Currently, she is the project manager for the SR 509 Completion Project that links SR 509 to Interstate 5, provides additional access to Sea-Tac airport, and improves transportation in South King County. Immediately prior to that position, she served as the Engineering Manager for the Alaskan Way Viaduct Replacement project, supervising a team focused on design, construction, and safety of the SR 99 tunnel. This tunnel project pushed all known limits of engineering to become the largest soft-ground machine-bored road tunnel in the world. She joined the project during its development phase and was instrumental in redesigning the alignment of the tunnel to improve sight distances for drivers. A part of the project was the construction of the SR 99 off-ramp to South Dearborn Street. This flexible steel and bendable concrete bridge was designed to move with a major earthquake and return to its original position and remain functional.
She piloted the department’s Cost Estimating Validation Process which considers project risk in developing cost estimates. She identified project risks and then developed cost estimates considering alternative risk impacts and risk probabilities. To improve the department’s value engineering (VE) process, she introduced the split VE process in which the VE team develops initial recommendations and then submits them to the design team for development of 3D modeling, cross sections, and quantities.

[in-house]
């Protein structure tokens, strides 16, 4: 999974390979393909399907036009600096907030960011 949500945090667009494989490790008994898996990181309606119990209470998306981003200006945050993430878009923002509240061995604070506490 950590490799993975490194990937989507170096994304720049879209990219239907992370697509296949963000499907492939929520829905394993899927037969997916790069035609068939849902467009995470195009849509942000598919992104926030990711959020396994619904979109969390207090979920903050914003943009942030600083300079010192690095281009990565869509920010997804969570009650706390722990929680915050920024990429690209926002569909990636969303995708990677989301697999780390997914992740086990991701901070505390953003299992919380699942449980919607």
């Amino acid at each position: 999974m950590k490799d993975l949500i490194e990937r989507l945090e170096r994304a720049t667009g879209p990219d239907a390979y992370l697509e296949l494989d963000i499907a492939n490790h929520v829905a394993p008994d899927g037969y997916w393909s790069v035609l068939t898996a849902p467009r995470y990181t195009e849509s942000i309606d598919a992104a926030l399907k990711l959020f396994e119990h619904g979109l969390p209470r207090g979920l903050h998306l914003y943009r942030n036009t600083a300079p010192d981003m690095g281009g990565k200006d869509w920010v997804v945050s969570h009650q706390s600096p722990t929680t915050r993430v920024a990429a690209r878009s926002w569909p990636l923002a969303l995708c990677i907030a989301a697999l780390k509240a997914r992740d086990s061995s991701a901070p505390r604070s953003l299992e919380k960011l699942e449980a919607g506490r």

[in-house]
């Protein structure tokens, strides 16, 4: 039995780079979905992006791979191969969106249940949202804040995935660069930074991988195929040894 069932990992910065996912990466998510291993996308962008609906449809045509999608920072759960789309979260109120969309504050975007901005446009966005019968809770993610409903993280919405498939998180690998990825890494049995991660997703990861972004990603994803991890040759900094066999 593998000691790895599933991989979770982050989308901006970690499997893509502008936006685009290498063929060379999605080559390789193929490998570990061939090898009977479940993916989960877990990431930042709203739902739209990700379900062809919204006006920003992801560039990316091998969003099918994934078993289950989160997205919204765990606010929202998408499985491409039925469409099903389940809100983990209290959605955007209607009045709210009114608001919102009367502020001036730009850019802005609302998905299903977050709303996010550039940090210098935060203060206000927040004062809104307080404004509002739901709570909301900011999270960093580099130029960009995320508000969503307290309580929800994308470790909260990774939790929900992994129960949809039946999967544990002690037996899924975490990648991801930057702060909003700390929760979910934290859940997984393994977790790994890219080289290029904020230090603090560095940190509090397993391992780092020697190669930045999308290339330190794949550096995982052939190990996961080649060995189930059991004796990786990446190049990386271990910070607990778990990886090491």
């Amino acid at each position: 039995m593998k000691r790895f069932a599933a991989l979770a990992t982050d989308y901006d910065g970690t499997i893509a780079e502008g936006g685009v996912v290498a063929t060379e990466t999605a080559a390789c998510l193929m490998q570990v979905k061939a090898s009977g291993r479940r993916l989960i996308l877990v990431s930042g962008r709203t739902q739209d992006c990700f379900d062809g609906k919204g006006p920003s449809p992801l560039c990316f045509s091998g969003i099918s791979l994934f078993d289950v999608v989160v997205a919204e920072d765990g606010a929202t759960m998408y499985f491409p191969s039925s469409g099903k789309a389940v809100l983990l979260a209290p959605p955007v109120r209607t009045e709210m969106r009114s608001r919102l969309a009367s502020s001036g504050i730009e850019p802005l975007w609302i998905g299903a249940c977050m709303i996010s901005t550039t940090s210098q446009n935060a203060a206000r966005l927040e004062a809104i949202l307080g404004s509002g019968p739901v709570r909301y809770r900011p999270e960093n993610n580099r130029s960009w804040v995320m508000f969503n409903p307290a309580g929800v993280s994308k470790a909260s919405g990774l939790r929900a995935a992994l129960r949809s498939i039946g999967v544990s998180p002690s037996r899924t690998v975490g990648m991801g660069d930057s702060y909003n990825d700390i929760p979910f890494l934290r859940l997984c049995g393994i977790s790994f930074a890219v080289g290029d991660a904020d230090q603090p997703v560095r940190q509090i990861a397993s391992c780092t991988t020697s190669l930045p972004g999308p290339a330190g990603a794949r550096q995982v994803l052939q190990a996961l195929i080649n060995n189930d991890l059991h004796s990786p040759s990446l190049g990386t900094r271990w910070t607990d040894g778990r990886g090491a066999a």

Professor Laura N. Lowes, Ph.D.
University of Washington
Professor Laura N. Lowes, Ph. D., University of Washington, has been selected as the recipient of the 2020 Academic Engineer of the Year Award in recognition of her exceptional career as a structural engineering educator who integrated cutting edge research with engineering design and problem solving. Her teaching, student advising, publications, lectures, and participation in technical conferences have led to significant advances in the seismic design of structures.
She employs a unique knowledge base and skill set that includes expertise in development and application of numerical models. Specifically, she uses laboratory testing and numerical simulation to develop recommendations for advancing design codes and standards. She is best known for her research addressing the behavior, simulation, design, and performance assessment of the slender reinforced concrete walls that are used commonly to resist lateral loads in mid- and high-rise buildings. She and her collaborators developed a numerical modeling approach that enables simulation of loss of lateral load carrying capacity that could result in building collapse during a seismic event.
As a teacher, she provides students with the fundamental knowledge and technical skills needed to accomplish their research and enter professional practice upon graduation. Her classes include some traditional lectures as well as carefully crafted laboratory exercises and homework assignments that help students link fundamental theory to practice. Her students are required to model a structure or a component of choice and demonstrate that their results are valid. In addition to her traditional teaching activities, she has established multiple webinars to inform the natural hazard engineering community about the state of the art in earthquake engineering.